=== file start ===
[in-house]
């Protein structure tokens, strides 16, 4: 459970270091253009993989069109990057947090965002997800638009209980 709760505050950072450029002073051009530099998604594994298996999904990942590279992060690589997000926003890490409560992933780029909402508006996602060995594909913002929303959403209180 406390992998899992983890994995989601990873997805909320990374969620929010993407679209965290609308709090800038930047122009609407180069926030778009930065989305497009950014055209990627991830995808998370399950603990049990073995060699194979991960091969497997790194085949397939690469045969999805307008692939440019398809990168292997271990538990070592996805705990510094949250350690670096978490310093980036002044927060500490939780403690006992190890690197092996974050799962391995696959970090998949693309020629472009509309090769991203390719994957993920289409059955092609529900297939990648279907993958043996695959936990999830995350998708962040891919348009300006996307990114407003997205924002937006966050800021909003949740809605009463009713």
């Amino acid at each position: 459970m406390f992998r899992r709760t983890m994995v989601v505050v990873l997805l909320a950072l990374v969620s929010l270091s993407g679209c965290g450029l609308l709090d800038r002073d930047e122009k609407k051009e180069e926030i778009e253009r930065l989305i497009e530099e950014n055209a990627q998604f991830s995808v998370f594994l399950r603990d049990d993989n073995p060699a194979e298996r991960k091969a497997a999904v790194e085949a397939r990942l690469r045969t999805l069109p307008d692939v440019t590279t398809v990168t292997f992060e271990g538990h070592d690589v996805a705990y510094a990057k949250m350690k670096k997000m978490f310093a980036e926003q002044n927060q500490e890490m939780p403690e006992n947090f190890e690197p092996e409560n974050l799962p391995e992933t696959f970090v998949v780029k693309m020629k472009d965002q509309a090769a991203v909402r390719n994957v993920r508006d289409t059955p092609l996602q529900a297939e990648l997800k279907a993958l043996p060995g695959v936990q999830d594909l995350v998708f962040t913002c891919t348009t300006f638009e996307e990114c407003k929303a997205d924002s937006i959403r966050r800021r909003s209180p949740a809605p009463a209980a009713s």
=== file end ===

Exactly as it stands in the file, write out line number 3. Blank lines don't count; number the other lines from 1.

């Amino acid at each position: 459970m406390f992998r899992r709760t983890m994995v989601v505050v990873l997805l909320a950072l990374v969620s929010l270091s993407g679209c965290g450029l609308l709090d800038r002073d930047e122009k609407k051009e180069e926030i778009e253009r930065l989305i497009e530099e950014n055209a990627q998604f991830s995808v998370f594994l399950r603990d049990d993989n073995p060699a194979e298996r991960k091969a497997a999904v790194e085949a397939r990942l690469r045969t999805l069109p307008d692939v440019t590279t398809v990168t292997f992060e271990g538990h070592d690589v996805a705990y510094a990057k949250m350690k670096k997000m978490f310093a980036e926003q002044n927060q500490e890490m939780p403690e006992n947090f190890e690197p092996e409560n974050l799962p391995e992933t696959f970090v998949v780029k693309m020629k472009d965002q509309a090769a991203v909402r390719n994957v993920r508006d289409t059955p092609l996602q529900a297939e990648l997800k279907a993958l043996p060995g695959v936990q999830d594909l995350v998708f962040t913002c891919t348009t300006f638009e996307e990114c407003k929303a997205d924002s937006i959403r966050r800021r909003s209180p949740a809605p009463a209980a009713s």